Colama is Coriolis Technologies solution to address this problem. Colama manages the life cycle of virtual machines across an organization. While tracking and virtual machines, Colama is agnostic to the virtualization technology.


    Here are some of the features of Colama:

  • Basic SCM for virtual machine: You can Checkin/checkout/clone/tag/comment virtual machine/s for tracking revisions of virtual machine.
  • Image inspection: Colama provides automatic inspection, extraction and display of image-related data, like OS version, software installed, etc and also facilitates “search” on the extracted data. For example, you can search for the virtual machines that have got Windows 2003 server with service pack 4 and Oracle 10g installed!
  • Web based interface: Navigate through the virtual machine repository of your organization using just a web browser.
  • Ownership and access control: • Create a copy of a machine for yourself and decide who can use “your” machine.
  • De-duplication: Copying/Cloning virtual machines happens without any additional storage requirement.
  • Physical machine provisioning (lab management): Spawn a virtual machine of your choice on a physical host available and ‘ready’.
  • Management reports: auditing and compliance User activity reports, virtual machine history, health information (up/down time) of virtual machines, license reports of the virtual machines etc.
  • Virtualization agnostic: works for virtual machines from all known vendors.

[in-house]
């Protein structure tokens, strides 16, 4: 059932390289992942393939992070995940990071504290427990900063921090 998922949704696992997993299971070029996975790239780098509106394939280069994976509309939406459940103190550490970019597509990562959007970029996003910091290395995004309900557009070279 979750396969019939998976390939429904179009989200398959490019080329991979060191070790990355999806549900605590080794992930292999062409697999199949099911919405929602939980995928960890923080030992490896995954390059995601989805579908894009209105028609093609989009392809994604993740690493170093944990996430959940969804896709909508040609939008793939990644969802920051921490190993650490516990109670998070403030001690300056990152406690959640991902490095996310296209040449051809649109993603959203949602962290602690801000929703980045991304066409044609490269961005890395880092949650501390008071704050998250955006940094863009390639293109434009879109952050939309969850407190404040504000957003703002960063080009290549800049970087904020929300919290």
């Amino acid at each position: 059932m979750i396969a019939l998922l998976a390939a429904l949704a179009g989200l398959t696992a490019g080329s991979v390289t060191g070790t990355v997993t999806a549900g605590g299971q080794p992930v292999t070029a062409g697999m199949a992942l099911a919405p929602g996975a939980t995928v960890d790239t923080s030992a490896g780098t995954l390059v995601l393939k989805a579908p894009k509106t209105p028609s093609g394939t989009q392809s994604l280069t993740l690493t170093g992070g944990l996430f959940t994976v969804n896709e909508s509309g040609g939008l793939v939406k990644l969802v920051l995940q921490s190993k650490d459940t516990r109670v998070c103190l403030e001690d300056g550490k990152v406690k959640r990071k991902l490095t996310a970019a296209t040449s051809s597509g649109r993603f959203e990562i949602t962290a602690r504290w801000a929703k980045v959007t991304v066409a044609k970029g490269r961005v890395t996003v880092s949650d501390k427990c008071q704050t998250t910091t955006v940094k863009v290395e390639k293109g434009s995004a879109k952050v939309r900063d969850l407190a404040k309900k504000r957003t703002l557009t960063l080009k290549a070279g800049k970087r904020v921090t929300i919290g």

• Please note: This product-pitch, by Barnali Ganesh, co-founder of Coriolis, is featured on PuneTech because the editors found the technology interesting (or more accurately, the pain-point which it is addressing). PuneTech is a purely non-commercial website and does not take any considerations (monetary or otherwise) for any of the content on the site. If you would like your product to be featured on the front page, send us an article and we’ll publish it if we fell it’s interesting to our readers. You can always add a page to the PuneTech wiki by yourself, as long as you follow the “No PR” guidelines.

    Why do we need server virtualization

    Virtualization is fast emerging as a game-changing technology in the enterprise computing space. What was once viewed as a technology useful for testing and development is going mainstream and is affecting the entire data-center ecosystem. This article on the important use-cases of server virtualization by Milind Borate, is the second in PuneTech’s series of articles on virtualization. The first article gave an overview of server virtualization. Future articles will deal with the issue of management of virtual machines, and other types of virtualization.


    Is server virtualization a new concept? It isn’t, because traditional operating systems do just that. An operating system provides a virtual view of a machine to the processes running on it. Resources are virtualized.

    • Each process gets a virtual address space.
    • A process’ access privileges control what files it can access. That is storage virtualization.
    • The scheduler virtualizes the CPU so that multiple processes can run without conflicting with each other.
    • Network is virtualized by providing multiple streams (for example, TCP) over the same physical link.

    Storage and network are weakly virtualized in traditional operating systems because some global state is shared by all processes. For example, the same IP address is shared by all processes. In case of storage, the same namespace is used by all processes. Over time, some files/directories become de-facto standards. For example, all process look at the same /etc/passwd file.